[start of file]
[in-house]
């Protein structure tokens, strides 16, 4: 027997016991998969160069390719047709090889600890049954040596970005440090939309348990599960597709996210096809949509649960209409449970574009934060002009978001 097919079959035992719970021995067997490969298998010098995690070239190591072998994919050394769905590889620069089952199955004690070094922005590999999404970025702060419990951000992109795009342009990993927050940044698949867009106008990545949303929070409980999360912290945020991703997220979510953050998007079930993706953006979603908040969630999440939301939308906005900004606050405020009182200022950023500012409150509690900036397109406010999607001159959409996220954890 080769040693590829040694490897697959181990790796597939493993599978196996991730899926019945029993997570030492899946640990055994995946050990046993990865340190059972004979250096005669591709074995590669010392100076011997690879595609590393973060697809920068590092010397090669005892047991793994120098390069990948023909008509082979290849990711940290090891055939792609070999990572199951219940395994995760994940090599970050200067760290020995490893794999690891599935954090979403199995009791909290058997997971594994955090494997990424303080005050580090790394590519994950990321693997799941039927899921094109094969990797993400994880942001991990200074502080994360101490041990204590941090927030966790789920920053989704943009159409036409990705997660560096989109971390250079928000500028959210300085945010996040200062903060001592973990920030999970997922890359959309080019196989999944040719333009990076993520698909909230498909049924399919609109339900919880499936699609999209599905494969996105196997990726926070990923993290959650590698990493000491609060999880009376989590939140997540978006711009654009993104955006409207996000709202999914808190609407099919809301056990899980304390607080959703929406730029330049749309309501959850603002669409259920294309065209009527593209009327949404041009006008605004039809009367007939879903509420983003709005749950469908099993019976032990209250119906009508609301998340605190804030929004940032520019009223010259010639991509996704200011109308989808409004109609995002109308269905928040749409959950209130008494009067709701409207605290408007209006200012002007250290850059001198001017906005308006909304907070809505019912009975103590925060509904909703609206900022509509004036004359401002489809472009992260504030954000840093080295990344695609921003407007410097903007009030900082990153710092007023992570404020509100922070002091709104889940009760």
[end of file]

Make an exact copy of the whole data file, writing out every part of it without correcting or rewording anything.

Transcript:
[in-house]
């Protein structure tokens, strides 16, 4: 027997016991998969160069390719047709090889600890049954040596970005440090939309348990599960597709996210096809949509649960209409449970574009934060002009978001 097919079959035992719970021995067997490969298998010098995690070239190591072998994919050394769905590889620069089952199955004690070094922005590999999404970025702060419990951000992109795009342009990993927050940044698949867009106008990545949303929070409980999360912290945020991703997220979510953050998007079930993706953006979603908040969630999440939301939308906005900004606050405020009182200022950023500012409150509690900036397109406010999607001159959409996220954890 080769040693590829040694490897697959181990790796597939493993599978196996991730899926019945029993997570030492899946640990055994995946050990046993990865340190059972004979250096005669591709074995590669010392100076011997690879595609590393973060697809920068590092010397090669005892047991793994120098390069990948023909008509082979290849990711940290090891055939792609070999990572199951219940395994995760994940090599970050200067760290020995490893794999690891599935954090979403199995009791909290058997997971594994955090494997990424303080005050580090790394590519994950990321693997799941039927899921094109094969990797993400994880942001991990200074502080994360101490041990204590941090927030966790789920920053989704943009159409036409990705997660560096989109971390250079928000500028959210300085945010996040200062903060001592973990920030999970997922890359959309080019196989999944040719333009990076993520698909909230498909049924399919609109339900919880499936699609999209599905494969996105196997990726926070990923993290959650590698990493000491609060999880009376989590939140997540978006711009654009993104955006409207996000709202999914808190609407099919809301056990899980304390607080959703929406730029330049749309309501959850603002669409259920294309065209009527593209009327949404041009006008605004039809009367007939879903509420983003709005749950469908099993019976032990209250119906009508609301998340605190804030929004940032520019009223010259010639991509996704200011109308989808409004109609995002109308269905928040749409959950209130008494009067709701409207605290408007209006200012002007250290850059001198001017906005308006909304907070809505019912009975103590925060509904909703609206900022509509004036004359401002489809472009992260504030954000840093080295990344695609921003407007410097903007009030900082990153710092007023992570404020509100922070002091709104889940009760």